1 Corinthians 2. 1 – 12

Matthew 5. 13 – 20

Fr Alex


It’s been another couple of weeks of political intrigue, with dodgy tax returns and sackings and all sorts of fun and games.  At least no one could say our political scene is dull.

I saw online a witty poem by Brian Bilston that sums it all up – it’s called ‘The only way is ethics.’

These days – given the corrupting nature of power

and self interest – I prefer to outsource

all moral judgements to my ethics adviser.

Is it okay to steal?  I am asked.

That is a matter for my ethics adviser, I now say.

A ruling shall be made on that shortly.

What about lying?  Or cheating?  enquires another.

These are very complex questions, I respond.

My ethics adviser will investigate fully.

Kickbacks?  Bullying?  Human rights abuses?

Do not worry, I reply.  The ethics adviser

is a close personal friend of mine; he will look into it all.

It is important, I stress, to consult somebody

who knows about such things; somebody who can tell

what is right and what is wrong.

It’s been so easy to poke fun at the political classes over the last few years that it’s almost beyond satire now.  But it points to the sad truth that knowing right from wrong is no longer something we can take for granted in our national life.  It’s something else that can be outsourced – made into someone else’s responsibility.

It's the natural consequence of casting off the ancient ethical framework of Christian moral teaching, and replacing it with the new system of ‘what seems right to me.’

I would say that of course; I’m a vicar.  But without that shared system, it’s no wonder two sides are in eternal deadlock over Brexit, national determinism, abortion, identity, and all the rest.  There are no longer two different sides of an argument; it’s two different arguments altogether.

But of course the Church isn’t immune to that by any means.  Look at the knots we’ve tied ourselves in recently over how we live together after female ordination, and with issues of human sexuality.

And we even suffer from the same confusion over right and wrong; the same instinct to outsource our ethical decisions to someone else.

For example, how long have people in the Church thought that safeguarding is the responsibility of the safeguarding officer?  Rather than a foundational part of the life of every Christian, to seek first the good of others, that we all may flourish.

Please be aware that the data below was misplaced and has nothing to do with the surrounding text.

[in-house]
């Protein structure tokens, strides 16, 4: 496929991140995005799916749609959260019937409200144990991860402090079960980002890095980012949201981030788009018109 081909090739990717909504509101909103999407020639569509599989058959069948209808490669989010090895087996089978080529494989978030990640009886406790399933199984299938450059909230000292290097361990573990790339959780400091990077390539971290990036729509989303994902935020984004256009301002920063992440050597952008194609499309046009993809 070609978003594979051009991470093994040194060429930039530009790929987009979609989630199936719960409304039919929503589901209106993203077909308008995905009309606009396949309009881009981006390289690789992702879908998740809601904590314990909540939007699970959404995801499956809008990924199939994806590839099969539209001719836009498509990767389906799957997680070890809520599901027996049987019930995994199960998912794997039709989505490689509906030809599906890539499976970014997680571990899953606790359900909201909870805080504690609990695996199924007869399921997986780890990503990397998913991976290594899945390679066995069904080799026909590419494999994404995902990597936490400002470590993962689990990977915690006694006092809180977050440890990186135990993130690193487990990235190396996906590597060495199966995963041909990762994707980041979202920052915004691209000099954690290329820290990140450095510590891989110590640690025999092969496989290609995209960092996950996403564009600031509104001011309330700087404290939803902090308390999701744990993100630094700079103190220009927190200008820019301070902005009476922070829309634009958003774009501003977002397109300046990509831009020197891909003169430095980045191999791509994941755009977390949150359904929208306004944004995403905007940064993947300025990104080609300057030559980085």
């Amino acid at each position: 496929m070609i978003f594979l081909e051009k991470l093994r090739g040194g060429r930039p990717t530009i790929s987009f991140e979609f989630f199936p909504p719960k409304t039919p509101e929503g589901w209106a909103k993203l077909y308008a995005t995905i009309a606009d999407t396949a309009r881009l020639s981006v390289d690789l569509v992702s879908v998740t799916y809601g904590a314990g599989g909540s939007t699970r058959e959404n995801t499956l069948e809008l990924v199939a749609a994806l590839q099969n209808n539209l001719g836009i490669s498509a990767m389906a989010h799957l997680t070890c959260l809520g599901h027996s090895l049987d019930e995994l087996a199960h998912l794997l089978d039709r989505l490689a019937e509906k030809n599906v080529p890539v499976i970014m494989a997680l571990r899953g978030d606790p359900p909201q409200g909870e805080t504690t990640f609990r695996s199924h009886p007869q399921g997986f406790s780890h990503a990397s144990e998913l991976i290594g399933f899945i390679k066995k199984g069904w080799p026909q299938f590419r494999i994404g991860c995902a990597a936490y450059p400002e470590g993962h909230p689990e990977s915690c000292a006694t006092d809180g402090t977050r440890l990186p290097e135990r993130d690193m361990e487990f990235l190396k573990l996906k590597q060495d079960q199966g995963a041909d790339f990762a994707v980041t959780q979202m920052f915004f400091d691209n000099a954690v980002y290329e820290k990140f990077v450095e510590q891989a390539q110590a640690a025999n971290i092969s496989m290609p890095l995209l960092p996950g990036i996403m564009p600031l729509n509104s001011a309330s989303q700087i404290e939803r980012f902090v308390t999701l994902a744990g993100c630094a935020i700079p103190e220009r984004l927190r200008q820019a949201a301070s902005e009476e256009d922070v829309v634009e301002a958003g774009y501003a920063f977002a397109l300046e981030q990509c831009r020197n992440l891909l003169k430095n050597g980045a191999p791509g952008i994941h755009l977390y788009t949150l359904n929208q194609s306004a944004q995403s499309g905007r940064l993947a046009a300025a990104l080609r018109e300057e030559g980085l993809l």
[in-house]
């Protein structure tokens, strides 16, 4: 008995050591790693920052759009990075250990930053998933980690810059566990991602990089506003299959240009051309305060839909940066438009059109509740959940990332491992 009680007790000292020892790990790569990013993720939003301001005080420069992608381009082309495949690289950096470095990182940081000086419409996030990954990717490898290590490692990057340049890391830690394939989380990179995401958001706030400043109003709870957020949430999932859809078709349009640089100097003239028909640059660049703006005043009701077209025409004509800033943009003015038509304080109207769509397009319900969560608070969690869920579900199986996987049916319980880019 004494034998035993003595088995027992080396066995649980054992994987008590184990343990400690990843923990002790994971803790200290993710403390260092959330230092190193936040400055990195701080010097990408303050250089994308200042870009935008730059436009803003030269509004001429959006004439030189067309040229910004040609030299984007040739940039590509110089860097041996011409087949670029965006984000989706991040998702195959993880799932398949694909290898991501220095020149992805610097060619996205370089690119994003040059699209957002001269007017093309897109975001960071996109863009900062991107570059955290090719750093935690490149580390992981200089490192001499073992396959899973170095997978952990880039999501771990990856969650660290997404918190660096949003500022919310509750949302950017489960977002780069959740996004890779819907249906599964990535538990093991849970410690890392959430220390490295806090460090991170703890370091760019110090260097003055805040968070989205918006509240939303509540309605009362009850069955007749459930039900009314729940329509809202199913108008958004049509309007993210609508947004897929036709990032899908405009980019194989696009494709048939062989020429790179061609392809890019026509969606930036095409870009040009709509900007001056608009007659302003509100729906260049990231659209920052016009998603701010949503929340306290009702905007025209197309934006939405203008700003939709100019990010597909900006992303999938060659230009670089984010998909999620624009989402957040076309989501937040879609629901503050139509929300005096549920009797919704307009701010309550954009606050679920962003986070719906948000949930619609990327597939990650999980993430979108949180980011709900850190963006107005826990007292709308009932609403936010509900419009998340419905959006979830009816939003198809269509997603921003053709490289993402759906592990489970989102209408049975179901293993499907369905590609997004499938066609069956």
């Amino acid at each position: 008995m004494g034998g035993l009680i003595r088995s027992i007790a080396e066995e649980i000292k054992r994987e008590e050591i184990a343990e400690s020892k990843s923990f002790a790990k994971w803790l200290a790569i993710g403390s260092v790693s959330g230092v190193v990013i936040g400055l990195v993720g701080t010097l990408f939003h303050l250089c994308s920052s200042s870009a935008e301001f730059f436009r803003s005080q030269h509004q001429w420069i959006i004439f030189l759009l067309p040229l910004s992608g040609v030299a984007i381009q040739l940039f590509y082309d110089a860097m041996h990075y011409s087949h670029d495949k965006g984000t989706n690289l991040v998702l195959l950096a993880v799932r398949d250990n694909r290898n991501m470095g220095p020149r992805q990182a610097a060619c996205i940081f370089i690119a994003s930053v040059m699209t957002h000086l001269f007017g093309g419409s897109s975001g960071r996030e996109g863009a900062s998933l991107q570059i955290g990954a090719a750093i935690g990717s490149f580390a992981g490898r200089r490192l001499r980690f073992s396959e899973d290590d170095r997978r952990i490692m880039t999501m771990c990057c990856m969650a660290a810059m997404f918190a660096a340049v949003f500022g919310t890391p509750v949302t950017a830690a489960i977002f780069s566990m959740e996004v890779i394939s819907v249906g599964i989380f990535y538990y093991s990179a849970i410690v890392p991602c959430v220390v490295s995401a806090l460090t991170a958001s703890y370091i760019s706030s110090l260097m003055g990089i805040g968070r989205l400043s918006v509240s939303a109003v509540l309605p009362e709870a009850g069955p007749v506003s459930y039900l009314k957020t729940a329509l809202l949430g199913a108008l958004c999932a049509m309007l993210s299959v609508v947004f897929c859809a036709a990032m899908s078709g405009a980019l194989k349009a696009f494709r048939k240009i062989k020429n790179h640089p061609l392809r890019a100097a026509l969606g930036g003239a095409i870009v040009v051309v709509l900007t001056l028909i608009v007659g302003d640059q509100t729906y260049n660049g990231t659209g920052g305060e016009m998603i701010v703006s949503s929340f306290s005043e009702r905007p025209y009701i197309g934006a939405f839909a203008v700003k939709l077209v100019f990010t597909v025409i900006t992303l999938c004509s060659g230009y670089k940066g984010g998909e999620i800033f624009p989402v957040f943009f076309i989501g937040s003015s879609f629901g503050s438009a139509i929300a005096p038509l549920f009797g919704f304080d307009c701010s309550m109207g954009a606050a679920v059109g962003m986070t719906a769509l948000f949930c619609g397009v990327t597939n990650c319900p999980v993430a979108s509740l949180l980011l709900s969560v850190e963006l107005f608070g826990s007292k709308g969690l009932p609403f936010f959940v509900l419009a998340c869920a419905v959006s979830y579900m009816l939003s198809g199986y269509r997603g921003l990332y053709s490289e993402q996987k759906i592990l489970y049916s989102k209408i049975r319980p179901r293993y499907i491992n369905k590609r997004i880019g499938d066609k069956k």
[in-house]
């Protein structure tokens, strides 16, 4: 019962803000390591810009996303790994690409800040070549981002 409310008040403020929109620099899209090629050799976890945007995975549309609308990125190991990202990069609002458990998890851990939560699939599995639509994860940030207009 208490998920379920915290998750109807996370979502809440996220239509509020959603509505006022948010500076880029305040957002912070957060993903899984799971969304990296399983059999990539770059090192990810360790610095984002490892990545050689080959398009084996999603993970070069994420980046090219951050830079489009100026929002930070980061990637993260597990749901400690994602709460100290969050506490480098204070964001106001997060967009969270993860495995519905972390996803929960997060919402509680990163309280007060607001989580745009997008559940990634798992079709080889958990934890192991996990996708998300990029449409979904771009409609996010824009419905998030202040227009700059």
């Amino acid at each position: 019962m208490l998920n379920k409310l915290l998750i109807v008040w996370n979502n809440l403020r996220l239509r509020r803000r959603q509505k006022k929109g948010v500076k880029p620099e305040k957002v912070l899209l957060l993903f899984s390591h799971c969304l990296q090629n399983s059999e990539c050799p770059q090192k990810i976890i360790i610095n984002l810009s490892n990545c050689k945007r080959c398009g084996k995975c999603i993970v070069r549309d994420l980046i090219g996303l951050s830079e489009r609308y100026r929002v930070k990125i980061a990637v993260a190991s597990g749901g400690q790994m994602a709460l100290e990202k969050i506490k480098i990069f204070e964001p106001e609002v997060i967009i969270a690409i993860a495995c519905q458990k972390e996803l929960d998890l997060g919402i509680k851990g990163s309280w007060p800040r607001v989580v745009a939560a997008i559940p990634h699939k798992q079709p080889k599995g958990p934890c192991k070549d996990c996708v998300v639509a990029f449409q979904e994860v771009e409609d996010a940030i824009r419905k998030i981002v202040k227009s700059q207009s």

It’s a far cry, of course, from the life of faith that Jesus teaches us in his Sermon on the Mount – part of which we heard in our Gospel reading this morning.

If Lent wasn’t so early, we’d have heard very much more teaching from Jesus over the next few weeks – teaching that really confronts our confused 21st Century society.

Right before today’s passage comes the most famous part of the sermon: the Beatitudes.  “Blessed are the poor in spirit; blessed are those who hunger and thirst for righteousness; blessed are the peacemakers,” and so on.

He calls his disciples into a new way of living – and today he says that they should show it.

He says they should be the salt of the earth and the light of the world; that they shouldn’t blend in with the world, but rather be conspicuous in their faith.

Salt enhances and brings out the flavour of food.  In the same way, these new Christians are to live in such a way that that their words and actions bring out the flavours of hope, and joy, and peace, in a dull and bland world that often lacks those qualities.

As the light of the world, they are to shine forth with the light of Christ that is within them, illuminating the dark places, and guiding others through the darkness.

They are to be like a city set on a hill.  Their love, compassion, and forgiveness are to be so evident in their lives that they will draw others to them, like weary travellers to the safety of a hill top refuge.

This kind of conspicuous Christianity is completely incompatible with the idea of outsourcing it all to an ethics adviser.

These ways of living aren’t just for others to care about; they aren’t just for those ordained or licensed for the purpose… or for extra good and holy Christians.  They are for all the baptized; the whole body of Christ.

Because we’re not left, like so many in our world today, to stumble blindly through the disagreements and controversies of life, unable to tell right from wrong.  We don’t take our moral guidance from ‘what seems right to me.’  At our baptism we were brought into the Church and given God’s Holy Spirit, to guide us into all the truth.

As St Paul wrote so movingly in our first reading, that Spirit we receive is not the Spirit of this world, but of God.

It was this Spirit that St Paul put his entire faith in, as he lived his mission for Christ.  Not with human wisdom, with his own speech and “proclamations with lofty words.”  But rather knowing nothing at all, except Jesus Christ, and him crucified.

If we try to rely on our own wisdom, our own strength – ‘what seems right to me’ – we will be bamboozled by the ways of the world.

The responsibility to do better, to live better, is for each one of us.  But we are, each one of us, given the power to do it: if we put our faith in Christ crucified, and our trust in the Holy Spirit.  May that be our prayer, and our mission, as the holy season of Lent approaches. Amen.